The Immigration Mess  ie: Immigration 10.142! Turning away great people due to immigration issues is just tragic.  

Today’s Quote:

“The U.S. immigration laws are bad - really, really bad. I'd say treatment of immigrants is one of the greatest injustices done in our government's name.” - Bill Gates

Show highlights:

  • The current immigration landscape
  • Changes in policy for 2019
  • Creative steps to navigate today’s immigration laws

Quick breakdown on the different types of Visa:

  • Hirable visa categories

    • E1, E2, - investor visa
    • F 1 Visa- Student visa practical training
    • H1B – Specialty Occupation (Cap vs. non-cap)  65,000, plus 20,000 for US masters/PhD last year 190,000 petitions filed.  Highest in 2017 236,000 filed (historical: annual cap to 115,000 for Fiscal Year 1999; 115,000 in Fiscal Year 2000; and 107,500 in Fiscal Year 2001. The cap would return to 65,000 starting with Fiscal Year 2002.
    • J-1 Visa- exchange visitor can work, receive training, study or do research
    • L-1A/B- Intracompany Transferee (manager, executive, specialized knowledge)
    • O-1 Extraordinary Ability in the arts, science or business.
    • TN Visa- NAFTA
    • R-1 Religious Worker

Immigration policy

April 18, 2017 Executive Order Buy American, Hire American – seeks to create higher wages and employment rates for U.S. workers and protect their economic interests

Allows for rule-making, policy memos and operational changes.  Ensure H-1B visas go to only the highest skilled and highest paid.

  • The H1 B Visa Changes
  • Focus on wages is a Level I wage a specialty occupation?
  • Challenging if a degree is necessary for the job… specific degree required?  Can you prove alternative eligibility requirements?
  • Computer Programmer Analyst – March 30, 2017 Rescinded 2000 memo.  Now stating that Bachelor’s not required for job. What other computer-related occupations could this extend to?
  • Third party worksite/direct employer/employee relationship.  i.e., even accountants at an accounting firm. February 22, 2018 policy memo supersedes prior memo
  • Rescission of guidance allowing USCIS to defer to prior
  • *Change in the information required for approval
  • Policy changing almost daily and hurts smaller companies most

Just last week, the DHS and the DOL proposed new regulations:

  • Electronic Registration for Cap subject petitioners by next April.  Initially Proposed in 2011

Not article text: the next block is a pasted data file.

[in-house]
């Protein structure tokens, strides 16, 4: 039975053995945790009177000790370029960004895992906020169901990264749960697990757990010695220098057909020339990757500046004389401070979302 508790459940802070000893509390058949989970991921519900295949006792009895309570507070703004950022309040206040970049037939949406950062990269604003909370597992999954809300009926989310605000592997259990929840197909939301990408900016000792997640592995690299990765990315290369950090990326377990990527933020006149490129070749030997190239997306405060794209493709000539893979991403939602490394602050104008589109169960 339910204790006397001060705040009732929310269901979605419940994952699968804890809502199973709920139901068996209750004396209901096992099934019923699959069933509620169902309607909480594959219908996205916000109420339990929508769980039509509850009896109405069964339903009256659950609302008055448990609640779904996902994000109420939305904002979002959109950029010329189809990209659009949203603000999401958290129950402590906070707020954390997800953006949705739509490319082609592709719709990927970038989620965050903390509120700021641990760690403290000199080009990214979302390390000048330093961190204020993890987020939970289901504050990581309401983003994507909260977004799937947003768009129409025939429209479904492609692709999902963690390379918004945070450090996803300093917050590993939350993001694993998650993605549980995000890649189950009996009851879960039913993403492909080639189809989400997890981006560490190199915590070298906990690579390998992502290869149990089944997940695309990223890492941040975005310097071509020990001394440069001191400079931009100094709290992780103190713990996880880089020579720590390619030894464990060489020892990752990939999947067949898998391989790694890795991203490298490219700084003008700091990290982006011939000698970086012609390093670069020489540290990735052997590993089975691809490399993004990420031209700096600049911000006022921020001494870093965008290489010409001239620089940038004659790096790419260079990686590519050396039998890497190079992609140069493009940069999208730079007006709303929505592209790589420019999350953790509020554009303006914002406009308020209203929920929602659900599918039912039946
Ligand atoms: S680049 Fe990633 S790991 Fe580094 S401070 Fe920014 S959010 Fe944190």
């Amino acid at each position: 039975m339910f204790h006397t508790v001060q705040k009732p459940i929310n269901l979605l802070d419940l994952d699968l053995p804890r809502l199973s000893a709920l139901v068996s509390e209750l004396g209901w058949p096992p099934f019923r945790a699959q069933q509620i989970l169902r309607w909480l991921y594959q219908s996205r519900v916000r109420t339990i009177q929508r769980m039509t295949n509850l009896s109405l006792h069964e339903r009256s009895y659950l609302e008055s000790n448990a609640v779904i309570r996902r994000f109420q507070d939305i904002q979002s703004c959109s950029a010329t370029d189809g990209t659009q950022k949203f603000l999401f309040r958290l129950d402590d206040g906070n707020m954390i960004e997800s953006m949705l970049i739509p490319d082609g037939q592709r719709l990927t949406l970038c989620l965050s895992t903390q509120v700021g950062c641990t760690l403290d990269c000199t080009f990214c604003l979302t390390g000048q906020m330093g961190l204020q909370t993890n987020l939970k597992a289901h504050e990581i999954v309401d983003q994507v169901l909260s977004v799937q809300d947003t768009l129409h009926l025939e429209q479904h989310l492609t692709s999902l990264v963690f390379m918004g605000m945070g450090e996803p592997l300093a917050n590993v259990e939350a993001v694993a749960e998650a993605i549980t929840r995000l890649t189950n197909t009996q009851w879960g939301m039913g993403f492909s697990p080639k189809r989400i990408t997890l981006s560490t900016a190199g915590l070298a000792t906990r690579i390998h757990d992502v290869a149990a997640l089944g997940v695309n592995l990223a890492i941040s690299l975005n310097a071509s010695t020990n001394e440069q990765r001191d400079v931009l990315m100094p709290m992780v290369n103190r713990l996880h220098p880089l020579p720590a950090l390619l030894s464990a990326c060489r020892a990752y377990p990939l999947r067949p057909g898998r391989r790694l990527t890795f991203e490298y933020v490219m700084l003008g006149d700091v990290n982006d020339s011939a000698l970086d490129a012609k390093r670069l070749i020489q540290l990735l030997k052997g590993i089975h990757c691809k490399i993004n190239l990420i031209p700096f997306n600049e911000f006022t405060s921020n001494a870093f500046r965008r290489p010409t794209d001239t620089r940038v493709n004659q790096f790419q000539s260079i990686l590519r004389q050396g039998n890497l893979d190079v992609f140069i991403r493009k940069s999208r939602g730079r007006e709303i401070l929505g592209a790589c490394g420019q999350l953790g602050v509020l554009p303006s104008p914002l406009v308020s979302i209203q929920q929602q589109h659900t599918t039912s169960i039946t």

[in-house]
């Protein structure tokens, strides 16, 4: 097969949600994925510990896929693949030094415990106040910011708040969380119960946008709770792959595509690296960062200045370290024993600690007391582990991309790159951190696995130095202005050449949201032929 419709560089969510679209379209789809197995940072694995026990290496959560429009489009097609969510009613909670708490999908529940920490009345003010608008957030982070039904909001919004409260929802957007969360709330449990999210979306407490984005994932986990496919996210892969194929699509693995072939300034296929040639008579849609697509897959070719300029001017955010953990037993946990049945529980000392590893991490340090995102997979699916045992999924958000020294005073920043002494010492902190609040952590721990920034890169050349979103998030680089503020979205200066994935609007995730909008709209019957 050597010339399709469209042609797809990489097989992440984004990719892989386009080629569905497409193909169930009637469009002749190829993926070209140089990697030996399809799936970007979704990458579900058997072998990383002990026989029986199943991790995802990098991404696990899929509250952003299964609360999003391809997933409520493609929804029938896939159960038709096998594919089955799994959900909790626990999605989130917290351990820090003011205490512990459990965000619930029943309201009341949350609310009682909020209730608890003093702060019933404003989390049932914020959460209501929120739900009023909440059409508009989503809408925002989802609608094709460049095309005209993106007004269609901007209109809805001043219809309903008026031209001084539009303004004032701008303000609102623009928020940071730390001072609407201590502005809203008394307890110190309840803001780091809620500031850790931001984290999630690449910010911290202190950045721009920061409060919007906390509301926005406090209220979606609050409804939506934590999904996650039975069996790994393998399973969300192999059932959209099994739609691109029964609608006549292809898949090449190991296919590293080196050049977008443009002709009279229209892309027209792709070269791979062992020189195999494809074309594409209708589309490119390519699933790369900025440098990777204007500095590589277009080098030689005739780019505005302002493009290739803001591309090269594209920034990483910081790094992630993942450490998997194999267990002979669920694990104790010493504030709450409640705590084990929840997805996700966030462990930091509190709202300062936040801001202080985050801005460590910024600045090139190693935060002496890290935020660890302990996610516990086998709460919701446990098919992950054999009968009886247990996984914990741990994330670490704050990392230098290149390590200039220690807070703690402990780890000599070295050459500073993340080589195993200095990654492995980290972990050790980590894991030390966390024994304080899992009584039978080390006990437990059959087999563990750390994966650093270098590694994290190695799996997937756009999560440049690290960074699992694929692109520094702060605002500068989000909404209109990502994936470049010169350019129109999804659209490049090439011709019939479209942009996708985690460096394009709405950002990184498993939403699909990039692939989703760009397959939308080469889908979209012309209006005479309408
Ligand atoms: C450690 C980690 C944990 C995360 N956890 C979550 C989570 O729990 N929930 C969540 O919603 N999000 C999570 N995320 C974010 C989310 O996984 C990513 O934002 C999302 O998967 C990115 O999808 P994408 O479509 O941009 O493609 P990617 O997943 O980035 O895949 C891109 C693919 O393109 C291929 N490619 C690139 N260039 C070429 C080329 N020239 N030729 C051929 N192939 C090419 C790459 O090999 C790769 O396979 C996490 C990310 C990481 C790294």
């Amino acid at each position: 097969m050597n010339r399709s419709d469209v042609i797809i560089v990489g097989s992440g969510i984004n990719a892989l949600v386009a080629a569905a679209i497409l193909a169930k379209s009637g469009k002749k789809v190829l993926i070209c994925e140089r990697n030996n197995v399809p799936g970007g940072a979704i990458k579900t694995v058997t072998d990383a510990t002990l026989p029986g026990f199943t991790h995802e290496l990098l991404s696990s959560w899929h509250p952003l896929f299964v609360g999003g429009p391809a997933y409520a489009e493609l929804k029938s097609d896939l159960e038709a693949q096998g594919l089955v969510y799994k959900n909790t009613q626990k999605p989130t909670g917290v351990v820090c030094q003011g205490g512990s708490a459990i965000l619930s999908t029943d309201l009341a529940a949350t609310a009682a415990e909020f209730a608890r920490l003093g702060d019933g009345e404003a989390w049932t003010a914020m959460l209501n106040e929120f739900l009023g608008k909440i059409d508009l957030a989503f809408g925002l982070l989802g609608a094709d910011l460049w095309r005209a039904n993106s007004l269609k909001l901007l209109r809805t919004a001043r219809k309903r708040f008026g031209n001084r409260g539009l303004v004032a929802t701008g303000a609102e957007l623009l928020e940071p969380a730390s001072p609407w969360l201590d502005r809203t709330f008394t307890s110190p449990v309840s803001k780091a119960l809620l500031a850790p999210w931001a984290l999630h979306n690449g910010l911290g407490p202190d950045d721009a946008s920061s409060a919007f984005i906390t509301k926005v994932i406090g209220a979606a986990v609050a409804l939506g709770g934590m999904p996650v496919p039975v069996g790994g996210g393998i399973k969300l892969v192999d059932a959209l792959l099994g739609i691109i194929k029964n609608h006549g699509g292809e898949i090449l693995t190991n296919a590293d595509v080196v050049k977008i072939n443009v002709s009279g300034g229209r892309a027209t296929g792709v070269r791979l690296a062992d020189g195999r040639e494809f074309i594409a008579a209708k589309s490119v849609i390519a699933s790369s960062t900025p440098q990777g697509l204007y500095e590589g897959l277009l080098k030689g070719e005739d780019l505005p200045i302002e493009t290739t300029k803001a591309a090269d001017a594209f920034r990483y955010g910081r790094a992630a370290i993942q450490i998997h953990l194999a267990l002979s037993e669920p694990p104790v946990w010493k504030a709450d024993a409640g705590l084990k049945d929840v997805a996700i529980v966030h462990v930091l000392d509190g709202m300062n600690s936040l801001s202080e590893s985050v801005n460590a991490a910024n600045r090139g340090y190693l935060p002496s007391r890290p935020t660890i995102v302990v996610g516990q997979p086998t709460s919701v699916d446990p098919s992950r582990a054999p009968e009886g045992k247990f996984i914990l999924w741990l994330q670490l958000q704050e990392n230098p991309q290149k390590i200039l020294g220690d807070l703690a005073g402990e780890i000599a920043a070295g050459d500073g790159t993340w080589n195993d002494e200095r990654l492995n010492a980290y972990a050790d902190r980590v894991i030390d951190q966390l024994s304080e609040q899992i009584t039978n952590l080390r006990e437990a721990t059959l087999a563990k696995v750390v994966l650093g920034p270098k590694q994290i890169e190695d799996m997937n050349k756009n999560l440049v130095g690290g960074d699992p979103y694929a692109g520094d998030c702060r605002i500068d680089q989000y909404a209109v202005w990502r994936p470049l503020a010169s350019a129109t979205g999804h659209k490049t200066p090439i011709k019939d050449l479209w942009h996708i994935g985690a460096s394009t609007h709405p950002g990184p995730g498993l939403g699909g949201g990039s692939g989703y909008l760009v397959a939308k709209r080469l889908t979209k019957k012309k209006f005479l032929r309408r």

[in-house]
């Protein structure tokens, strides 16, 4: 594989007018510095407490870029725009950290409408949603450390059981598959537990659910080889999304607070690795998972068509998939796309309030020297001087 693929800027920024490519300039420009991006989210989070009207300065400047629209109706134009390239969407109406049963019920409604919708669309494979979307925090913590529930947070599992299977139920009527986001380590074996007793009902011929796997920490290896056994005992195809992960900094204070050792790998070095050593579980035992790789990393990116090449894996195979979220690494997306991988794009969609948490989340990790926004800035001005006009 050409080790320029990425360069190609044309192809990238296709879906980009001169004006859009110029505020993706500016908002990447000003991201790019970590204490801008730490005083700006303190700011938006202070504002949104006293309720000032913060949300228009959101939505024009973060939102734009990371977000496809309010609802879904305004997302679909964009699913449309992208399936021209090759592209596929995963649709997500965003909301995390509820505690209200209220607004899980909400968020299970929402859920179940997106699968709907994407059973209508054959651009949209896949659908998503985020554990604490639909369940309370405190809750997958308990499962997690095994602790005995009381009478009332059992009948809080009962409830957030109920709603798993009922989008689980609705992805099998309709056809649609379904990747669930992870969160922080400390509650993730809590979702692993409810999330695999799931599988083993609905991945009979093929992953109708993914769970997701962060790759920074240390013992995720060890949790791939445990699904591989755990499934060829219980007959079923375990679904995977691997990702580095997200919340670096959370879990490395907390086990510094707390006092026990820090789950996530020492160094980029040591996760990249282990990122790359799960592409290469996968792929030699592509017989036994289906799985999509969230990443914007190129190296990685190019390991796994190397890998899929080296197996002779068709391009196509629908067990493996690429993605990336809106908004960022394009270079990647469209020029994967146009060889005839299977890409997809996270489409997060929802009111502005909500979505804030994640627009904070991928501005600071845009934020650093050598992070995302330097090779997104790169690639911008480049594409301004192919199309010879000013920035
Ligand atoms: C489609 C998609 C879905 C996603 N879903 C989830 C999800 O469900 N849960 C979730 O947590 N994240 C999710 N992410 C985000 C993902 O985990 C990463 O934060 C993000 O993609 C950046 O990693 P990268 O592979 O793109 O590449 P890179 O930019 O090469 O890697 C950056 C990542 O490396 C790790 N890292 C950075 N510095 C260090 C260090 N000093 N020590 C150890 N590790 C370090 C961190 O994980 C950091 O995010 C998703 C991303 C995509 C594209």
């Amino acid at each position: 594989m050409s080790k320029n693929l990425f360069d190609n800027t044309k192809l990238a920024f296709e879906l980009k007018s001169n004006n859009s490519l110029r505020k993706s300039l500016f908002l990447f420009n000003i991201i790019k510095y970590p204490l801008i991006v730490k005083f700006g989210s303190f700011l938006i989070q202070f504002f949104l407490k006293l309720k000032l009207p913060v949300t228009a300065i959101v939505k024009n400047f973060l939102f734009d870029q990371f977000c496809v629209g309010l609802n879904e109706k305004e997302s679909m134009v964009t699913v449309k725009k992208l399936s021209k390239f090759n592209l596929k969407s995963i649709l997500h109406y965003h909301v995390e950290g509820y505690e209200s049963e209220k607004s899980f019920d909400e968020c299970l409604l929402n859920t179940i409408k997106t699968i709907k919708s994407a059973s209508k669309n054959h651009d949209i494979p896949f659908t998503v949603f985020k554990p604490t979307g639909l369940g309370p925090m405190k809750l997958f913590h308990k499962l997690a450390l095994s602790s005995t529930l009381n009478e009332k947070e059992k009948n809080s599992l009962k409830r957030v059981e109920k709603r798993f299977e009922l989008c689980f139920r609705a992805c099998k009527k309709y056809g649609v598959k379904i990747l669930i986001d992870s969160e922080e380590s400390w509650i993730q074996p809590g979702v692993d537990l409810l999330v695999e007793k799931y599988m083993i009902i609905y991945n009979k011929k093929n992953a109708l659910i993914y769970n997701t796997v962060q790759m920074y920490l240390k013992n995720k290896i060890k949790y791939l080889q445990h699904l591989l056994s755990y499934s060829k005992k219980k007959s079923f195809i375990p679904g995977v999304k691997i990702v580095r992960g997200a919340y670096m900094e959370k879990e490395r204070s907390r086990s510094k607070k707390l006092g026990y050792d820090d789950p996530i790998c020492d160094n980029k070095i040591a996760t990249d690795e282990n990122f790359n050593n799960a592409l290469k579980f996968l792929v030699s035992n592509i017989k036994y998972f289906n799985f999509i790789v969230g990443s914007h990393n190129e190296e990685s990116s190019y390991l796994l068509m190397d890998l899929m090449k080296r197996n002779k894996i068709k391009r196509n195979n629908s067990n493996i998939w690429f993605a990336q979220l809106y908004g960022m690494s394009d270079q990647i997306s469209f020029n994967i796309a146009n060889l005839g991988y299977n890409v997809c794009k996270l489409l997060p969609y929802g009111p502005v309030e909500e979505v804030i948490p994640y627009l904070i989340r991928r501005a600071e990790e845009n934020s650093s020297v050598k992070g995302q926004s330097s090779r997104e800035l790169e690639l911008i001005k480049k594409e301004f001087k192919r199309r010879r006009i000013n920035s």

• Only open two weeks?
    • Multiple registrations?
  • Elimination of work permits for spouses of H-1B workers waiting more than 6 years for green card (taking more than 10 years for certain countries)
  • Hiring challenge- Foreign workers need H-1Bs
    Missing out on A-players

What we need to do to navigate this mine field:

  • Consult your attorney before investing too much time

    • What to ask? What to look for?
    • Does the position require a degree and does the applicant have the specific degree?
    • Will the employer be required to seek a work visa?  H-1B employers required to pay for attorney’s fees and filing fees.  Can employer wait until October 1 (or beyond) for the employee to begin working?
    • If transferring from a previous H-1B – how many years on H-1B, do they have an approved immigrant petition (could extend time beyond 6 years).  Premium Processing suspended until at least February. Will employee risk transfer?
    • Will the employment be “off-site”?  Must show proof of right to control the employee and cannot “bench”  Can you provide SOWs, itinerary, etc. See itinerary requirements.
  • Creative solutions to still be able to hire the person your company needs!
    • Is the applicant from Chile, Singapore, Northern Mariana Islands, Canada, Mexico, Australia?  May be other alternatives.
    • Is spouse on a visa category which extends work authorization to employee? (E-3, L-1, etc.)
    • STEM OPT extension to 36 months.
    • 3rd party firms as a protective layer?
    • Offshore options - Canada or Mexico?
    • Work remote

As a founding partner at U.S. Immigration Law Group, LLP, Monica Lukoschek’s practice focuses on employment-based immigration law, assisting businesses in hiring and retaining foreign personnel and managing their immigration compliance programs, assisting entrepreneurs and investors in the United States, and providing advice to employers and employees with all aspects of immigration law compliance.

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